Welcome to the Institute of European Studies project to promote dialogue about EU-Canada relations. Here you will find traditional research in the form of brief policy papers and analysis. The site is also an interface for the public to express their opinions on EU-Canada relations in general and economic and environmental cooperation in particular. The site will hopefully act as a gateway to the wider news and opinion forums that are available.
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Click here for the latest Policy Note from IES Director, Dr. K. Hübner titled 'Political Exploitation of the Crisis of the Eurozone'.
The German Chancellor got her way, and the European Union moved closer to a split that may go far beyond the British decision to refuse consonance with its European partners. The December 8 and 9 meeting of the heads of state in Brussels will enter text books of European integration as the days where Britain again decided to step out of the joint boat of Europe, and where democracy landed a huge defeat. Merkel may have won the battle but Europe lost the war.Tagged as:
by Dr. Kurt Hübner
The German center-right coalition sticks to its tune even when the rest of the orchestra builds toward a shrill crescendo. Jointly with Jens Weidmann, head of the Deutsche Bundesbank and her economic advisor, Chancellor Merkel steadfastly opposes all versions of Eurobonds and any decisive bond purchase program for the ECB. Weidmann may have gone furthest by arguing that both tools are in violation of existing European and German law. Yet saying Merkel would have a more nuanced position would miss the point. Both are not even pretending to be subtle. A look at two scenarios is needed in order to understand this hardliner stance. The first scenario postulates that the crisis mechanisms already in place, or are in the making, and the planned change in policy rules that would come with changes to the Treaty are sufficient to deal with an ever-escalating process. Moreover, the tune goes that those mechanisms are strong enough to handle a Greek default and can stop any contagion. Unfortunately, the probability of this scenario diminishes on a daily base. Internal devaluation kick-starts vicious circles where negative growth drives debt and deficit ratios up and thus generates increases in yield. Higher yields demand, in austerity logic, more cuts and cost reductions that result in an ever-lower growth dynamic and eventually in further increases of yield. Sooner than later this circle runs into economic and political walls.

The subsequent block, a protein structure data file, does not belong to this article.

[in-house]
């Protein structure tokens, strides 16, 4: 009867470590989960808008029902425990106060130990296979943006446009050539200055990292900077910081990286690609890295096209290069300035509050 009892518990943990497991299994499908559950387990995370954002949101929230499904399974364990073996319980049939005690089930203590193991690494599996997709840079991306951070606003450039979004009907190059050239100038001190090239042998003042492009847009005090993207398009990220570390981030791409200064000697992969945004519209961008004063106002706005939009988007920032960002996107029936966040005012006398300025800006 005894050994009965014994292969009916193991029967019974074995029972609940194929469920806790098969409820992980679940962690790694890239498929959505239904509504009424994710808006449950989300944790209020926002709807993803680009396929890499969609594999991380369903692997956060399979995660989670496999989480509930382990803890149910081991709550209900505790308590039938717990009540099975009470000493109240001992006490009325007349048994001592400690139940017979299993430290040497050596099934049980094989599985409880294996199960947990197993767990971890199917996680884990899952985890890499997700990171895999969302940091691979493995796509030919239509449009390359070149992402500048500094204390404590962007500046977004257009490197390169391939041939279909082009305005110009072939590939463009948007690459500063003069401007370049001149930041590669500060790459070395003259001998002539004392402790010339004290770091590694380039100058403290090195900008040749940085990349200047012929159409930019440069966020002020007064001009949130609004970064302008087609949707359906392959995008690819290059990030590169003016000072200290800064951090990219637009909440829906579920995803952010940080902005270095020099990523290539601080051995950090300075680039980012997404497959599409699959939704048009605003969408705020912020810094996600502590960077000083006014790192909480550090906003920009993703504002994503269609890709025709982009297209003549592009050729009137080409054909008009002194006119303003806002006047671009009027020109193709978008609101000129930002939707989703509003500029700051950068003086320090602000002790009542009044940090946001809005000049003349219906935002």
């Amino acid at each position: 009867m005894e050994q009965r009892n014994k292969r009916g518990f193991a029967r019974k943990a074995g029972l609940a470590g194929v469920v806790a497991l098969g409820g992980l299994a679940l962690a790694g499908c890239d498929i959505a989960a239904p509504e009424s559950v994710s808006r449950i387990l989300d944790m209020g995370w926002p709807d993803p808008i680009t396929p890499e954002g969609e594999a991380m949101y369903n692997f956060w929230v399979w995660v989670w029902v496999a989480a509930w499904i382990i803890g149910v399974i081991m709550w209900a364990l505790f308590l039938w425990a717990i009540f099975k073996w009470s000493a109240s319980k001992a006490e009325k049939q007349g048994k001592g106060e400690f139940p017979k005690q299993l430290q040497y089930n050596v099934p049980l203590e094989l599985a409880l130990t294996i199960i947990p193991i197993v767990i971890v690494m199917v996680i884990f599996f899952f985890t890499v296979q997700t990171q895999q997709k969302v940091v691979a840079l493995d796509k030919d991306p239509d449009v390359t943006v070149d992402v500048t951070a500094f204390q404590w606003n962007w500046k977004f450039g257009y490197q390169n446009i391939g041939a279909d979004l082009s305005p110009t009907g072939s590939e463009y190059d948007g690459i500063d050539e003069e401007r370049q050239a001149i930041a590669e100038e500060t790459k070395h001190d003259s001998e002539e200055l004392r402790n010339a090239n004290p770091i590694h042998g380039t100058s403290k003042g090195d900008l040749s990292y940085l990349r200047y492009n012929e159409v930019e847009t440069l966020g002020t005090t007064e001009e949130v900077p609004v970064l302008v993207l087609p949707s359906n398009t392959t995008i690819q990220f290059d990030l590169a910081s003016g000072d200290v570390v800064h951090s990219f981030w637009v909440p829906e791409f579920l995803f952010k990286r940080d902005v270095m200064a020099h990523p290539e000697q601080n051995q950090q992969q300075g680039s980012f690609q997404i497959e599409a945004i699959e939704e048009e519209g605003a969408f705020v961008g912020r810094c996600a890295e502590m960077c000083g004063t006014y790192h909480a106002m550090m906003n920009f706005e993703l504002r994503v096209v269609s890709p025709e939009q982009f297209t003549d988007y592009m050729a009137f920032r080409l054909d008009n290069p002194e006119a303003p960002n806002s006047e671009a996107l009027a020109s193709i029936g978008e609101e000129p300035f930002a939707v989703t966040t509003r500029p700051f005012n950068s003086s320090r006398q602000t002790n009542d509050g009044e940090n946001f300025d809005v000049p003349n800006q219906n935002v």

The EU Centre in Singapore has published a policy brief by IES Director Kurt Hübner titled 'The Remaking of the Euro: Changes to the Economic Mode of Governance of the Eurozone'.
This policy brief discusses the reasons behind the sovereign debt crisis and the policies that will impact the future of the eurozone. It also looks at how the financial architecture of the eurozone is being rebuilt so that the eurozone can return to seeing economic growth.
(via EU Centre in Singapore)Tagged as:
We are excited to announce that we will be hosting a conference titled 'Climate Policies, International Regimes & Global Trade: A Transatlantic Perspective' from 10-11 June 2011.
The conference will begin Friday 10 June with a keynote by Matthew Hoffmann of the University of Toronto followed by a roundtable discussion and reception. Saturday will be filled with three sessions and eleven presentations.
For more details click here.
If you would like to attend, click here to RSVP as space is limited. Also please indicate whether you plan on attending the entire conference or only Friday or Saturday.
<Update 14 June 2011> We would like to thank everyone who helped make the Climate Conference a success.